The diminutive but muscular dancer tenses her body. Then, arms windmilling and white-blond hair flying, Louise Lecavalier spins horizontally, like a propeller on a motorboat engine. The startling feat is typical of the outrageous body language of the Montreal-based contemporary dance troupe La La La Human Steps. Onstage, its dancers hurl themselves onto the floor with punishing abandon. Women nonchalantly hoist men aloft. Couples perform duets that seem to be as much about flying apart as coming together. Wildly successful in Canada and abroad, the company has collaborated with British rock star David Bowie, and its current production, New Demons, has been seen by more than 250,000 people on four continents. Critics have resorted to verbal acrobatics in their efforts to describe them. Chris Roberts of London’s trend-setting Melody Maker magazine has called them “the vicious swan in the stagnant duck pond of Eighties pop culture.”
Under the leadership of its 35-year-old Montreal-based founder and choreographer Edouard Lock, La La La Human Steps exploded onto the international dance scene with its 1985 production, Human Sex. Britain’s Bowie, who has long explored the charged territory of androgyny in his own work, saw a video of the gender-bending Canadian troupe and proclaimed them “the finest dance company of the Eighties.” In 1988, he invited La La La to dance with him while he performed his song Look Back in Anger at a London charity gala. The performance was later repeated for Wrap Around the World, a video created in honor of the Seoul Summer Olympics, which was broadcast simultaneously in several countries, including Japan and Italy.
This week, the company returns to Canada from a two-year world tour with New Demons, an 85-minute work that premiered two years ago in Montreal. The show will open in Toronto on Nov. 1, and later in the month it will travel to
Vancouver and Quebec City before returning to Montreal in December. The creation, which combines film and video projections and monologues with dance, has no story line or dominant theme; it is primarily a celebration of movement. And while it resembles Human Sex, it has a more refined and polished mood.
To a great extent, the differences between the two works are in the music: while Human Sex had an edgy, Western rock score, New Demons interweaves sinuous Eastern devotional music with raunchy guitar solos. Lock commissioned the score, which features segments with titles such as Bengalis from Outer Space, from the London-based West India Company, a band specializing in the fusion of Asian music and rock. Priya Khajuria, a Montreal-based singer of East Indian descent, and Montreal guitarist Sylvain Provost, share the stage with La La La’s four dancers—Lecavalier, Francine Liboiron, Marc Beland and Donald Weikert. As in the company’s earlier shows, vigorous dance segments alternate with whimsical bits of theatre presented by Lock himself. In one, the slender, almost birdlike choreographer talks to the audience while lying on a bed of spikes; in another, he attaches pulse monitors to a few spectators, and the dancers begin moving in time to an amplified heartbeat that pounds through the theatre.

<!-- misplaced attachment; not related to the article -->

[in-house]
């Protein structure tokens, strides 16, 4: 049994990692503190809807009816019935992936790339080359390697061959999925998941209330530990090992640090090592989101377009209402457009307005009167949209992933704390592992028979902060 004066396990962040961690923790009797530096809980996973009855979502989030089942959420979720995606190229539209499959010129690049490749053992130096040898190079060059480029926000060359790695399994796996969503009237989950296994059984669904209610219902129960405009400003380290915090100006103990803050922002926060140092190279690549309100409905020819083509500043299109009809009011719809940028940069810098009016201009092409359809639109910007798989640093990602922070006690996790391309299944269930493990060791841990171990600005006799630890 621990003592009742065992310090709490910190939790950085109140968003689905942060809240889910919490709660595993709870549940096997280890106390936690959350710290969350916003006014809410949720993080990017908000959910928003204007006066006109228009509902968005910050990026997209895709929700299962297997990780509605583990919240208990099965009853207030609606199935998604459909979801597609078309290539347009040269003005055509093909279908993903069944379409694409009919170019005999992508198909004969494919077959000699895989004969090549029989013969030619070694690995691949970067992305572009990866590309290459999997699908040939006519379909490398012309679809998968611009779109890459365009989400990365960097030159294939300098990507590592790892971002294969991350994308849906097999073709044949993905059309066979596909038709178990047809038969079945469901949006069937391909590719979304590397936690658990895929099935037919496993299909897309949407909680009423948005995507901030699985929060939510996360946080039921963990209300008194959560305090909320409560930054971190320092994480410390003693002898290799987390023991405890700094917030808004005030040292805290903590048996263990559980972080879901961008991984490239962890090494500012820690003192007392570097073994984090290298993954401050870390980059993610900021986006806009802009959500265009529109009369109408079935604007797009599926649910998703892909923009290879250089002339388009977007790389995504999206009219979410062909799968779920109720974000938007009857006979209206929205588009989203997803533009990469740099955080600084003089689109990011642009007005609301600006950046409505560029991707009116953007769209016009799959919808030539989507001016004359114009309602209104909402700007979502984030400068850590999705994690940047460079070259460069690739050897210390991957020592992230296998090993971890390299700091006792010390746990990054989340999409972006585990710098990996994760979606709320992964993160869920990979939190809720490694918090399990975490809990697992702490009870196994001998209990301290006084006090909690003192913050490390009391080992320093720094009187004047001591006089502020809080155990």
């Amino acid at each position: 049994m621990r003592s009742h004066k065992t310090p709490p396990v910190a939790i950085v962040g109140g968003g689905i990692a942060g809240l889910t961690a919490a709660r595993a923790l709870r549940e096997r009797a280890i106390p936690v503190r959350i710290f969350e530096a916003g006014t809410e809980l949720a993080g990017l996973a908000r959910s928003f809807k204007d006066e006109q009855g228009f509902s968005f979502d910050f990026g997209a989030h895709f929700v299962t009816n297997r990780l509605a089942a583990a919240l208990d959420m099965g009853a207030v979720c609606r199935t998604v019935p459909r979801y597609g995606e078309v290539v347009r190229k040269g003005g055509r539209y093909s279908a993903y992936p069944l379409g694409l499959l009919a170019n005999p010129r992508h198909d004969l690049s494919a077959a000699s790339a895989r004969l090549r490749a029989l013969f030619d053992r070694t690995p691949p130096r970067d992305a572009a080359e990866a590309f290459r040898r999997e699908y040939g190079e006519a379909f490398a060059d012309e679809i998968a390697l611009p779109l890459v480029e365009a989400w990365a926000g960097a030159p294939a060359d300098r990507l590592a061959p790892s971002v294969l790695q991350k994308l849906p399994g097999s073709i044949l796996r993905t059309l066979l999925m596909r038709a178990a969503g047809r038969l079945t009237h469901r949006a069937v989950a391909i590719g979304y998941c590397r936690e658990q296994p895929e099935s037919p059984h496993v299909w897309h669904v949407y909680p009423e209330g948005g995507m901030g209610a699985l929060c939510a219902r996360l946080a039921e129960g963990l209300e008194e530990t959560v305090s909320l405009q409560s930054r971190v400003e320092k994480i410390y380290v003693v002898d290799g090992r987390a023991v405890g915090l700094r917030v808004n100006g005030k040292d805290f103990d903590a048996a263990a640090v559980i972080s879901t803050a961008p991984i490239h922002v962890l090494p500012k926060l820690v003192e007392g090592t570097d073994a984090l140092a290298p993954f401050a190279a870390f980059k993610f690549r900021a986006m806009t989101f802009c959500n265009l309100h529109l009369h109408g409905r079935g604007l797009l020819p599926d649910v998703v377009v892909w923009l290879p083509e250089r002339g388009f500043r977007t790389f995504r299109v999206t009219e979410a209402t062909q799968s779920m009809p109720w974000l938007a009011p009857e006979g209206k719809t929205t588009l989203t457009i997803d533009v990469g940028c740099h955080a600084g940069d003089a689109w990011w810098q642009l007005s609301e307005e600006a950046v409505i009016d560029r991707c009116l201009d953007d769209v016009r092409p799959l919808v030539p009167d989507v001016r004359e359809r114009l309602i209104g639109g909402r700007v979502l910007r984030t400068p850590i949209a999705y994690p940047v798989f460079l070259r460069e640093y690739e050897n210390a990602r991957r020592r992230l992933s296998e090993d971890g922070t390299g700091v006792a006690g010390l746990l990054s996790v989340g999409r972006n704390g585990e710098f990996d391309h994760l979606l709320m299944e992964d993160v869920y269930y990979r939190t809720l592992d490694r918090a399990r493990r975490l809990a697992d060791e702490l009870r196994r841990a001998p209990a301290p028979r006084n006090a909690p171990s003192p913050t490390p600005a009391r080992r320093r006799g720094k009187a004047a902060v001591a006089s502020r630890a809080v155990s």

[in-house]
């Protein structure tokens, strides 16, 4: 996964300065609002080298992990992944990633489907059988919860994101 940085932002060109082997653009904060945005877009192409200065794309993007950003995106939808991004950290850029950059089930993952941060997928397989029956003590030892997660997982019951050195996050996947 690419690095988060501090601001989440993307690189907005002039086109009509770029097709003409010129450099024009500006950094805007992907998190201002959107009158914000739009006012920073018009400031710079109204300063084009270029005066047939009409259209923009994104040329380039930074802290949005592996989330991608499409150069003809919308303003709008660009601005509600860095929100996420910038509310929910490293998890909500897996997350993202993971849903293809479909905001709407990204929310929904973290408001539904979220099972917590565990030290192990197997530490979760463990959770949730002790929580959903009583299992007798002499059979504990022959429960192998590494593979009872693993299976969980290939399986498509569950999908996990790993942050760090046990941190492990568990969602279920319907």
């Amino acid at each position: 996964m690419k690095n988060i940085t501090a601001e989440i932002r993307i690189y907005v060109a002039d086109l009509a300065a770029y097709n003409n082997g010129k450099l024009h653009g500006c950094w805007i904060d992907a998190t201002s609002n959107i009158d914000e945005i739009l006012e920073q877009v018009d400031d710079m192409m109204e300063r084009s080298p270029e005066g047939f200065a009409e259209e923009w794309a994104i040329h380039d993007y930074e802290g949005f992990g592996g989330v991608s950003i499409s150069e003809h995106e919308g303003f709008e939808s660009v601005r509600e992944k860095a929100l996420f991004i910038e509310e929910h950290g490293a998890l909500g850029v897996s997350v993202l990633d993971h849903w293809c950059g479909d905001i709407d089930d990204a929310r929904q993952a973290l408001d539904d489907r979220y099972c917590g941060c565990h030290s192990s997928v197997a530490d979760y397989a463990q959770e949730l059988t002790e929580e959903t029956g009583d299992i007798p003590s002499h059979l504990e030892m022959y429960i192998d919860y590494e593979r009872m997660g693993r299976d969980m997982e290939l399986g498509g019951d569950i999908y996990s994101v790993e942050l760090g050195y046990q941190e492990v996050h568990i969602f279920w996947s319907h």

Speaking by telephone from Leuven, Belgium, the final European stop on the New Demons tour, Lock said last week that he would rather let people formulate their own
responses to his work than attempt to explain its meaning to them. But he added that he believes an artist’s function is “to break habits, to force people to let go of preconceived ideas.”
Born in Morocco to Spanish parents and raised in Montreal, Lock studied film at Montreal’s Concordia University before founding Lock Danseurs Inc.—which later became La La La—in 1980. Two years later, the Montreal-based Lecavalier was, she says, feeling “disappointed with modern dance” and contemplating a move to New York City when she saw a performance by Lock’s group. She now recalls feeling that Lock had something many of his contemporaries lacked—an ability to communicate forcefully with an audience—and she joined his company in 1982.
From the outset, Lock’s approach to dance has been convention-shattering. The choreographer says that he has never believed that men should do all of the lifting in dance. “I tend to feel that women are very powerful,” said Lock. “It just doesn’t strike me as natural to put women in weak positions.” Lecavalier adds that she gradually acquired the strength needed to lift men who weigh substantially
more than she does simply by rehearsing Human Sex. Lock also inverts tradition by choreographing movements in silence and adding the musical score only as a finishing touch. Said
Lock: “You have to be much more ambitious to create a dance that people can look at in silence than you do when you just lean on the music.”
Everything from La La La’s name to its austere but eclectic costumes—the women sometimes combine tutus with spandex bicycle shorts and running shoes— suggests a tough, urban trendiness. The absence of a unifying story line and the frenetic, headlong nature of the movement are also solidly contemporary. But while angst and despair tend to be the stock-in-trade of the aggressively hip set, the dominant message of La La La is one of possibility.
Lock says that when performers set themselves the task of doing something difficult onstage, the audience simultaneously wants to see them succeed and fears that they will fail. “When, through effort, a performer does manage to keep that promise,” he added, “it gives people the hope that they will be able to meet the goals in their
own lives.” Risk-taking and exhilarating, a performance by La La La can exorcise demons—and celebrate strength.
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